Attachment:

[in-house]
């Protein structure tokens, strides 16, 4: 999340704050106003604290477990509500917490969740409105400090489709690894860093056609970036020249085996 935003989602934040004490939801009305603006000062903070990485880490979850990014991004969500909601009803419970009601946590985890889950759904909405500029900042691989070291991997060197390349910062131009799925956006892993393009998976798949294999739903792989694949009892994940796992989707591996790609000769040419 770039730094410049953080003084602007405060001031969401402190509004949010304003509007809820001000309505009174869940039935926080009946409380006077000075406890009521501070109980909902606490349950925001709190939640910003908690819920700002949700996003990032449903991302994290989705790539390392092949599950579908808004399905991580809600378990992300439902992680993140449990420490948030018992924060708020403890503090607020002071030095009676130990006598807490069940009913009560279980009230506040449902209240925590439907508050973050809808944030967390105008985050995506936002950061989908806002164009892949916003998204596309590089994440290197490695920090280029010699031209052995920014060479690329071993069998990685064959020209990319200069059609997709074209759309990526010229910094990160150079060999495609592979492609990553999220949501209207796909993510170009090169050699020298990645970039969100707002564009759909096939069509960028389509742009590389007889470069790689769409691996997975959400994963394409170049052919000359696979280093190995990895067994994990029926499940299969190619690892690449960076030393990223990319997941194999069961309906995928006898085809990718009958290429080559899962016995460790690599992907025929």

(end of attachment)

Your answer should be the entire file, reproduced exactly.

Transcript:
[in-house]
């Protein structure tokens, strides 16, 4: 999340704050106003604290477990509500917490969740409105400090489709690894860093056609970036020249085996 935003989602934040004490939801009305603006000062903070990485880490979850990014991004969500909601009803419970009601946590985890889950759904909405500029900042691989070291991997060197390349910062131009799925956006892993393009998976798949294999739903792989694949009892994940796992989707591996790609000769040419 770039730094410049953080003084602007405060001031969401402190509004949010304003509007809820001000309505009174869940039935926080009946409380006077000075406890009521501070109980909902606490349950925001709190939640910003908690819920700002949700996003990032449903991302994290989705790539390392092949599950579908808004399905991580809600378990992300439902992680993140449990420490948030018992924060708020403890503090607020002071030095009676130990006598807490069940009913009560279980009230506040449902209240925590439907508050973050809808944030967390105008985050995506936002950061989908806002164009892949916003998204596309590089994440290197490695920090280029010699031209052995920014060479690329071993069998990685064959020209990319200069059609997709074209759309990526010229910094990160150079060999495609592979492609990553999220949501209207796909993510170009090169050699020298990645970039969100707002564009759909096939069509960028389509742009590389007889470069790689769409691996997975959400994963394409170049052919000359696979280093190995990895067994994990029926499940299969190619690892690449960076030393990223990319997941194999069961309906995928006898085809990718009958290429080559899962016995460790690599992907025929």